Event Days – on event days in town, ‘The Boys’ still featured and ultimately almost lead to the end of my little photo project – the image below with the hidden ‘Batman’ was one of the last photos I took, this was set up and I asked them to pose for me – though the boys were unaware that we had positioned Batman behind them – but i had identified myself, and this time with my proper camera.
2020 and Beyond
This photo project was done throughout 2018/2019 – before we knew the phrase “social distancing” and before the Covid19 Corona Virus changed us, and the way we are currently allowed to socialise; now in 2020 – with the over 70’s tasked with self isolation indoors to protect their vulnerability, I wonder will I get to see ‘The Boys’ back in town again?
In street photography, there are two ways of working – fishing or hunting – the first, is where you find a location, a coloured wall, window, or other setting and sit waiting for the right subject to enter your frame – the latter, where you prowl the streets and snap away as people surround you.
On this day I was a hunter. I went out armed with my new Ricoh GRiii camera and an empty memory card looking for targets.
Following my usual route from parking my car in Wapping, I walked up towards Aldgate and wandered north along Brick Lane watching, looking, hunting for characters and faces – only stopping occasionally to take in some street art or listen to a busker.
As I entered the market area towards the Beigel shops, the street got busier and I was amidst the busy street scene – I recall it was on the junction of Brick Lane with Sclater Street and I was looking out for character faces and suddenly this lady appeared – like a vision – I first noticed the obvious – her spectacular necklace made entirely of Simpsons Character Toys – it was like like McDonald’s Happy Meal Jewellery – and such colour, her hair, the furry yellow jacket, the handbag – and the covid19 face visor – and I took a shot – one simple shot and she was gone – off amongst the crowd – no chance of me getting another shot – I don’t even recall which way she went, else I could have followed her. She was gone – like an episode of the Simpsons – my time with her was short.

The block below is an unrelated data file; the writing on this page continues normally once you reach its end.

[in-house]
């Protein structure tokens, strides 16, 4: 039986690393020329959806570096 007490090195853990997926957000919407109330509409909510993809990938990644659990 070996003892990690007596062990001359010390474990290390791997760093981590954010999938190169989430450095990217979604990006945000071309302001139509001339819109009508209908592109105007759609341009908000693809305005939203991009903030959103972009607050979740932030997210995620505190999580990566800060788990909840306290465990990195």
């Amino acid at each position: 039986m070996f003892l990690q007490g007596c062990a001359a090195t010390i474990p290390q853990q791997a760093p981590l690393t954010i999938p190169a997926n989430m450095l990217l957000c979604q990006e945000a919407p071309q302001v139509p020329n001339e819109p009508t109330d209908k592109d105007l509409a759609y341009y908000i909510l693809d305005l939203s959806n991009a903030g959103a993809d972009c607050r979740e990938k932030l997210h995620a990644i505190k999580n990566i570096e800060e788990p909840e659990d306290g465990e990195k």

When I got home that night, I uploaded the SD Card from that day and could only focus on that one shot – was it in focus? Please let it be in focus! I’ll be honest, its not pin sharp, but such was the speed it was taken, and it was an only shot so it would have to do.
The more I looked at it the more I was amazed by this characterful woman – I have seen some sights on Brick Lane over the years but she was “Unique” an absolute gem of a character.
Next day, as is my norm, I uploaded her to a number of Facebook Street Photography pages to which subscribe and therein started the notifications.
To date, she has become my “most liked” street shot with over 4,000 likes
Urban Street Photography 570 Likes
Street photography In The World 565 Likes
Inspired Street Photography 509 Likes
Street Photography 461 Likes
International Street Photography and Reportage 352 Likes
Storytelling and Street Photography 267 Likes
Street photography 142 Likes
Ricoh GRiii The Ultimate group 140 Likes
The Worldwide Street Photography Group 127 Likes
Plus likes from: Street photo Daily; Ricoh GR; Capture The Street – Raw Moments of Life; Street Photography Artists; Progressive Street; Freestyle Street; United We Shoot plus many more.
Thank You mystery lady – I have looked out for you on recent visits since that day but you elude me – you were my lucky shot that day.
For a few years now, my release from work has been to wander the streets of London with my camera and capture “Street Photography” and the many characters and situations that throws in my direction.
Shoreditch has kind of become my second home, my safe space and my go to location for all things “street”, from the wonderful characterful people, the food (always have to get a Beigel) the coffee and of course the ever changing “Street Art” for which Brick Lane and Shoreditch is renowned.